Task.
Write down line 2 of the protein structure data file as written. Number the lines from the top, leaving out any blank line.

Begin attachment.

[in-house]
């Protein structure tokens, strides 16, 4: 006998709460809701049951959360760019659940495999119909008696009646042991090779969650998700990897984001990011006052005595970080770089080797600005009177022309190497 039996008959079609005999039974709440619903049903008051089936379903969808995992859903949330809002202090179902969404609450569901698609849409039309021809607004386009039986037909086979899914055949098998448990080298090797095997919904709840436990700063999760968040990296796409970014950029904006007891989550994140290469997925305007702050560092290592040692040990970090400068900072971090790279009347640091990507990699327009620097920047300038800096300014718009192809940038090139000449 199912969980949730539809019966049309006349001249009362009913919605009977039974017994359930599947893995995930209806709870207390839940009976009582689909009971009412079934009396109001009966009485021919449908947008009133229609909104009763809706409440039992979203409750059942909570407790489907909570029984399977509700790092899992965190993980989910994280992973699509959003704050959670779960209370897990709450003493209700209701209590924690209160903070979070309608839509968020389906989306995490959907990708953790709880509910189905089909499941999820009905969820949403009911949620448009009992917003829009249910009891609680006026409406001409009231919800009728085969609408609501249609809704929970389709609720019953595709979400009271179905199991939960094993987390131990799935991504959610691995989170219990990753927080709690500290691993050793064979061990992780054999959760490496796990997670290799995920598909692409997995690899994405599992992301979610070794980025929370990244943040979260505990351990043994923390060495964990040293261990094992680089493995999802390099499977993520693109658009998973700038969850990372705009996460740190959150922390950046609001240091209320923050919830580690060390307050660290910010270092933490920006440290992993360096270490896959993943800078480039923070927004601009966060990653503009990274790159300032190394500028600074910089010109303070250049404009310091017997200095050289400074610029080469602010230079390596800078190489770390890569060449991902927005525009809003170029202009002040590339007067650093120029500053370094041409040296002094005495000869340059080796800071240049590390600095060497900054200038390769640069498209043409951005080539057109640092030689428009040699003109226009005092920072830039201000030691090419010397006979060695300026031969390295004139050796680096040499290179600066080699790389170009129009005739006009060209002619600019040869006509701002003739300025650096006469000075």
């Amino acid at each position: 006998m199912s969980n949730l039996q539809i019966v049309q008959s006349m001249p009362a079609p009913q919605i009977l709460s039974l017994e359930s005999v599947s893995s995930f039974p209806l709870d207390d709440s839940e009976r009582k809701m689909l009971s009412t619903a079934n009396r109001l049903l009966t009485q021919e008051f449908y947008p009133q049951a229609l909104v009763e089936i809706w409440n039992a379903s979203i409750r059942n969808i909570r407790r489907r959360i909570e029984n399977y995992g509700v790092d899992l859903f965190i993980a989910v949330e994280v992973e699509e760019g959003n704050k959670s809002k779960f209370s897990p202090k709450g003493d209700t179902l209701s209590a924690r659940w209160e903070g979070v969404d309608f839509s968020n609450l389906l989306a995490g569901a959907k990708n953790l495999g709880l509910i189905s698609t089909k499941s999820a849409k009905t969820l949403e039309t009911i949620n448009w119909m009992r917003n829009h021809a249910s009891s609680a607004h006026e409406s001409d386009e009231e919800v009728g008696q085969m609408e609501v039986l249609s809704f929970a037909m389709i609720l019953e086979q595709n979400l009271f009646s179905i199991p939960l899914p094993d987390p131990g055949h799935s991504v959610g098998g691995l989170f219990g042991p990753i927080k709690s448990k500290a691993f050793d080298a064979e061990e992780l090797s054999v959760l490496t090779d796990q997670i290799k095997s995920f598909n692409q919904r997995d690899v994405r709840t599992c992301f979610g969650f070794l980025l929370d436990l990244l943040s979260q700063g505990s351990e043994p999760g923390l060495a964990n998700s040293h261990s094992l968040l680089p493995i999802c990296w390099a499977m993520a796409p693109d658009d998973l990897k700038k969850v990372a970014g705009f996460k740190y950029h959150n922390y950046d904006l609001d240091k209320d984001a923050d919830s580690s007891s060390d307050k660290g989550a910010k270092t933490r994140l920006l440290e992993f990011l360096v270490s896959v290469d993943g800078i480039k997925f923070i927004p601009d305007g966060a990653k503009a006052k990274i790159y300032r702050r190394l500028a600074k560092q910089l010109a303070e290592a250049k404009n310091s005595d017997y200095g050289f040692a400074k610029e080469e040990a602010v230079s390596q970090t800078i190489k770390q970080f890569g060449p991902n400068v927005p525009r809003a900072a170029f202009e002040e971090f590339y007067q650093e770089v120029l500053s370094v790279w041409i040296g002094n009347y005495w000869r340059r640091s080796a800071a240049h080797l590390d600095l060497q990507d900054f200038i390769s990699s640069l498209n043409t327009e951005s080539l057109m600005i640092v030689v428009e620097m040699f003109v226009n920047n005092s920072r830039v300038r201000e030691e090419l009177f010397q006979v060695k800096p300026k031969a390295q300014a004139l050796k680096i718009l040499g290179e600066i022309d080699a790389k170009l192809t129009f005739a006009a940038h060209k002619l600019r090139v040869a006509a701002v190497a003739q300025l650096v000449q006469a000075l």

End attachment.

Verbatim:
């Protein structure tokens, strides 16, 4: 006998709460809701049951959360760019659940495999119909008696009646042991090779969650998700990897984001990011006052005595970080770089080797600005009177022309190497 039996008959079609005999039974709440619903049903008051089936379903969808995992859903949330809002202090179902969404609450569901698609849409039309021809607004386009039986037909086979899914055949098998448990080298090797095997919904709840436990700063999760968040990296796409970014950029904006007891989550994140290469997925305007702050560092290592040692040990970090400068900072971090790279009347640091990507990699327009620097920047300038800096300014718009192809940038090139000449 199912969980949730539809019966049309006349001249009362009913919605009977039974017994359930599947893995995930209806709870207390839940009976009582689909009971009412079934009396109001009966009485021919449908947008009133229609909104009763809706409440039992979203409750059942909570407790489907909570029984399977509700790092899992965190993980989910994280992973699509959003704050959670779960209370897990709450003493209700209701209590924690209160903070979070309608839509968020389906989306995490959907990708953790709880509910189905089909499941999820009905969820949403009911949620448009009992917003829009249910009891609680006026409406001409009231919800009728085969609408609501249609809704929970389709609720019953595709979400009271179905199991939960094993987390131990799935991504959610691995989170219990990753927080709690500290691993050793064979061990992780054999959760490496796990997670290799995920598909692409997995690899994405599992992301979610070794980025929370990244943040979260505990351990043994923390060495964990040293261990094992680089493995999802390099499977993520693109658009998973700038969850990372705009996460740190959150922390950046609001240091209320923050919830580690060390307050660290910010270092933490920006440290992993360096270490896959993943800078480039923070927004601009966060990653503009990274790159300032190394500028600074910089010109303070250049404009310091017997200095050289400074610029080469602010230079390596800078190489770390890569060449991902927005525009809003170029202009002040590339007067650093120029500053370094041409040296002094005495000869340059080796800071240049590390600095060497900054200038390769640069498209043409951005080539057109640092030689428009040699003109226009005092920072830039201000030691090419010397006979060695300026031969390295004139050796680096040499290179600066080699790389170009129009005739006009060209002619600019040869006509701002003739300025650096006469000075």